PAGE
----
Monthly Archives: December 2009
Ever wonder what people are talking about at a particular location? This application, developed by the Application’s Prototype Lab, uses Twitter’s search API and ESRI’s Silverlight API to request and display geo-referenced tweets. The application is accessible from the following link. http://maps.esri.com/sldemos/twittermap/default.aspx
To use, first zoom into an area of interest (preferably an urban area). Click the Add button in the upper left hand corner of the application and then click once on the map. The ten most recent tweets within the search radius will be added to the map using the tweeter’s profile image. Mouse-over the profile images to read the tweets themselves. Next, try refining your search with a smaller (or larger) search radius and the inclusion of a search keyword like “#esri”.
The following technologies were used to develop this application:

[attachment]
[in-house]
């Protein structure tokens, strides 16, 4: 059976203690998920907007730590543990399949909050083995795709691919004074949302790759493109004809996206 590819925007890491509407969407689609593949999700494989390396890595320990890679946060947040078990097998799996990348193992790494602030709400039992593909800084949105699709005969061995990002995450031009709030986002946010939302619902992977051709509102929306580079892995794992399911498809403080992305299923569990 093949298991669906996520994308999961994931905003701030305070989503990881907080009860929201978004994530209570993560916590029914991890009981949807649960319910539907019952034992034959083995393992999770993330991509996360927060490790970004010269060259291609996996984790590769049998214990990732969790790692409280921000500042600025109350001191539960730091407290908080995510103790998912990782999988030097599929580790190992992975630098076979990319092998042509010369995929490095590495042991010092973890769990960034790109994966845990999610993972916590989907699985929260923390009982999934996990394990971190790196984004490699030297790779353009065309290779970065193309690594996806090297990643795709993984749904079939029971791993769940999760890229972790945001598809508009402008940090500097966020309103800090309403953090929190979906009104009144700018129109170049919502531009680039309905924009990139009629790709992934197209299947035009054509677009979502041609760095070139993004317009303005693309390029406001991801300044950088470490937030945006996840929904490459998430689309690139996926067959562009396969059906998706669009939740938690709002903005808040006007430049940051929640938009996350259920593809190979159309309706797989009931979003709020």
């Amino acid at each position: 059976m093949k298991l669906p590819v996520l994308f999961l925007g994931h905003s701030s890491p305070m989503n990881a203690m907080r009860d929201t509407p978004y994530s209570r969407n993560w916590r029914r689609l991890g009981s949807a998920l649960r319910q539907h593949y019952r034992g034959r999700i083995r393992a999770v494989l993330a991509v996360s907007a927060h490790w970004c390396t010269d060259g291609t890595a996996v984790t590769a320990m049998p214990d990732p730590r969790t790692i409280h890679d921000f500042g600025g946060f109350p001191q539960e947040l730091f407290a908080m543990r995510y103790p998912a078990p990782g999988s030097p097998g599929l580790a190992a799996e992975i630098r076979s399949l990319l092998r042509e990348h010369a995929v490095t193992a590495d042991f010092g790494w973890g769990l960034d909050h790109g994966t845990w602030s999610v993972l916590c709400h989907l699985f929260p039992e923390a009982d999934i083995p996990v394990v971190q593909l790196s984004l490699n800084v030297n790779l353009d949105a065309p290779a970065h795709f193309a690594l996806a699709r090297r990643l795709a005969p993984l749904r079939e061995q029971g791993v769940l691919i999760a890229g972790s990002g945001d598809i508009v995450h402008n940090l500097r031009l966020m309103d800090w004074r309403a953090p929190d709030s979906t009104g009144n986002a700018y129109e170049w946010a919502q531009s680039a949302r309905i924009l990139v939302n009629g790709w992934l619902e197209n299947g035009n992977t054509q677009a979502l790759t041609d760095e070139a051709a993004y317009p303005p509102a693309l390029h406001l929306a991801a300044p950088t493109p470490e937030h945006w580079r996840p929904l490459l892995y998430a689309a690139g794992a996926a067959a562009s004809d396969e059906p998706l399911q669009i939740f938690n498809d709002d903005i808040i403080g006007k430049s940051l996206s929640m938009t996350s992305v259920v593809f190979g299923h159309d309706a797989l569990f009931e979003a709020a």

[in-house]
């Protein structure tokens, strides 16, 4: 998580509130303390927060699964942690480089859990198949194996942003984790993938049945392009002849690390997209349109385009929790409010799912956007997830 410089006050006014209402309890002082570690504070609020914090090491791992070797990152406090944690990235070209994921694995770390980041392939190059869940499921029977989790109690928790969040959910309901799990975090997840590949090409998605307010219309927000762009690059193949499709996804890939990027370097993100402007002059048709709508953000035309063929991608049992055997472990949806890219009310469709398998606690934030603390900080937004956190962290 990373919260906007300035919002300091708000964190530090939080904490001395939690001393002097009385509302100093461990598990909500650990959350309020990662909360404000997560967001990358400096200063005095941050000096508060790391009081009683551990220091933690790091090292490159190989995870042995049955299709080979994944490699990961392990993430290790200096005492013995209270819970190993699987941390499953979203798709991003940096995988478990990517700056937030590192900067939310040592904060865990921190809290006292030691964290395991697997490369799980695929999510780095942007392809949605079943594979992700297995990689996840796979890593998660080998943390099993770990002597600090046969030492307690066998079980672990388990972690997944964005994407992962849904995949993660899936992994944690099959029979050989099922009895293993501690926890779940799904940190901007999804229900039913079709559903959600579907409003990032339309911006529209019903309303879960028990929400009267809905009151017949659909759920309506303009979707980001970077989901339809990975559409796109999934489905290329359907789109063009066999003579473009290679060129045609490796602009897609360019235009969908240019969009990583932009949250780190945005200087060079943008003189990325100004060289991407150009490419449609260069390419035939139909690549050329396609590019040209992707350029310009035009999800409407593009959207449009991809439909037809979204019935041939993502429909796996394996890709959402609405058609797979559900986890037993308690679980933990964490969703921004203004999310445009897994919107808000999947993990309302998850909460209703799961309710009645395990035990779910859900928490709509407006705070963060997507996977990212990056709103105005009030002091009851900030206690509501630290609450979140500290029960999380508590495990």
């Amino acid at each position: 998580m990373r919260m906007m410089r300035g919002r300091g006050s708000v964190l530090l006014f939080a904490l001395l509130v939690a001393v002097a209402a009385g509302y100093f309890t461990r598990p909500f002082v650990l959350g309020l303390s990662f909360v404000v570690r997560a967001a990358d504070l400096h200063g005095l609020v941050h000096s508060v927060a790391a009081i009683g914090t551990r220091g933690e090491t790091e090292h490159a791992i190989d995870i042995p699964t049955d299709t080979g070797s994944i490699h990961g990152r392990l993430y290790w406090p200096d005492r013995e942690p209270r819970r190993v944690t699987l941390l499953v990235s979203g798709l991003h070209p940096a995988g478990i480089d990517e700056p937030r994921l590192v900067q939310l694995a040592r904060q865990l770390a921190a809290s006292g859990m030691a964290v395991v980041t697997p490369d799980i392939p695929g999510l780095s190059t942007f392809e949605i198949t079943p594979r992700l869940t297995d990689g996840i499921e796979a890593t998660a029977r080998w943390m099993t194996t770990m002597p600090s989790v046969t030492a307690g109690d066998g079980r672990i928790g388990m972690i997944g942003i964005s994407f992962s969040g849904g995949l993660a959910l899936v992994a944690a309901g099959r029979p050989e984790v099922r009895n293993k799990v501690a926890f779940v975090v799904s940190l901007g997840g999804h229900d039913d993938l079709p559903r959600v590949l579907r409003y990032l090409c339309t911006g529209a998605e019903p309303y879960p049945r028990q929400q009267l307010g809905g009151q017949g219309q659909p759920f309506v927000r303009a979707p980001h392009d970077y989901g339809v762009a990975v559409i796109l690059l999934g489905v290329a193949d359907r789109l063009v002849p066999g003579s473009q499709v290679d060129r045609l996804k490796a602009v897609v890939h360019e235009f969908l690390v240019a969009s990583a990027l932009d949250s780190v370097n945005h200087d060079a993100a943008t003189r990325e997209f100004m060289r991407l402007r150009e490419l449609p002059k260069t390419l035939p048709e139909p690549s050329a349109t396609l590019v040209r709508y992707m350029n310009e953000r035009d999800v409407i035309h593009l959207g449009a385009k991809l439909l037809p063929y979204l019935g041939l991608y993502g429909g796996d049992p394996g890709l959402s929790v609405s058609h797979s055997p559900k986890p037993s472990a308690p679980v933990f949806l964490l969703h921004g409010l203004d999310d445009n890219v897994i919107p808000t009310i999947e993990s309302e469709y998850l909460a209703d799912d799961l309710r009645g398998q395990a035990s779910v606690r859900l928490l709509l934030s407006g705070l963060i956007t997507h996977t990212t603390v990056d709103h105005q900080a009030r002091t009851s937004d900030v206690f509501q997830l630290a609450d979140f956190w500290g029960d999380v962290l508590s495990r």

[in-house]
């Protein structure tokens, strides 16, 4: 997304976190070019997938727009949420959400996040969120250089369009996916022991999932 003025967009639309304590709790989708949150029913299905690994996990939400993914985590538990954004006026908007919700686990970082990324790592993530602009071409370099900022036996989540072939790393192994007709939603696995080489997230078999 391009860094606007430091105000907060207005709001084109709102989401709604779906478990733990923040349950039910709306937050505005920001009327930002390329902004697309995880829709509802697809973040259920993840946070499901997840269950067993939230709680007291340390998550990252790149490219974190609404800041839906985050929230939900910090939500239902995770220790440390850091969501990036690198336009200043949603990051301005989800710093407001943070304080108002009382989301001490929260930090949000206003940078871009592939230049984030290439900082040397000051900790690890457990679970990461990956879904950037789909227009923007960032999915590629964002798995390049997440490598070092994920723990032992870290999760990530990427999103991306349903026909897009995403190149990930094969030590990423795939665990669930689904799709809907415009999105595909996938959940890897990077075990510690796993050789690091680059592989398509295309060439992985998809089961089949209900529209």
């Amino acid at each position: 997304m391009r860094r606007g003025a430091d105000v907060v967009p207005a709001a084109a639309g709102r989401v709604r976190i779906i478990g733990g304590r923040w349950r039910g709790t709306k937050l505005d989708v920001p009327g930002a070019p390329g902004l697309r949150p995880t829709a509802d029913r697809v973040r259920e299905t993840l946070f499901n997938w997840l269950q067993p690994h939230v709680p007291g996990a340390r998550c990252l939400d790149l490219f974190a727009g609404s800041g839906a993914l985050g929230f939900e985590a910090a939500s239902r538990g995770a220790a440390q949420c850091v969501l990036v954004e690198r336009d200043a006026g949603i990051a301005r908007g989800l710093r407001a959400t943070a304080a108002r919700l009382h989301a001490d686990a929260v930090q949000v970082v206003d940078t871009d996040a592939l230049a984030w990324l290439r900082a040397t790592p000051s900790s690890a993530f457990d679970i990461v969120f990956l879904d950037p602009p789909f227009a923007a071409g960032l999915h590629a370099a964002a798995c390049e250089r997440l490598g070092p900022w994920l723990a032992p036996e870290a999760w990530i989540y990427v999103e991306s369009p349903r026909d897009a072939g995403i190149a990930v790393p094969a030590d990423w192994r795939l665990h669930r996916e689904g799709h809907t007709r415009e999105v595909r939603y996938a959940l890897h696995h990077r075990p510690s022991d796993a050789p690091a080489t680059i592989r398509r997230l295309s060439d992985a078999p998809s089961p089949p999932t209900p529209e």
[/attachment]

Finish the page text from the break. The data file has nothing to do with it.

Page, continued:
- Microsoft Silverlight 3
- ESRI’s ArcGIS API for Silverlight version 1.1
- Microsoft Silverlight Toolkit (November 2009)
- Linq to Twitter
Comprehensive LINQ provider to Twitter’s API
- Orbifold’s Graphite for Silverlight
Simple framework for presenting spring-enabled node-edge diagrams.
A new unemployment rate map has been making its way around the Internets lately. We here in the APL thought it would be a good time to post a link to a similar mapping app we put together earlier this year: Unemployment Rates – March 2009 to September 2009. This app originally showed October 2008 – April 2009 rates but was recently updated with new data from the BLS.
There are a few other examples of this type of app. The Bureau of Labor Statistics(BLS) hosts their own app to display this information: BLS Unemployment Rate Mapping Application. My personal favorite to visualize this data is probably one done by the New York Times back in March. The filters for metro areas, rural areas and manufacturing centers are a nice touch.
Contributed by Derek Swingley.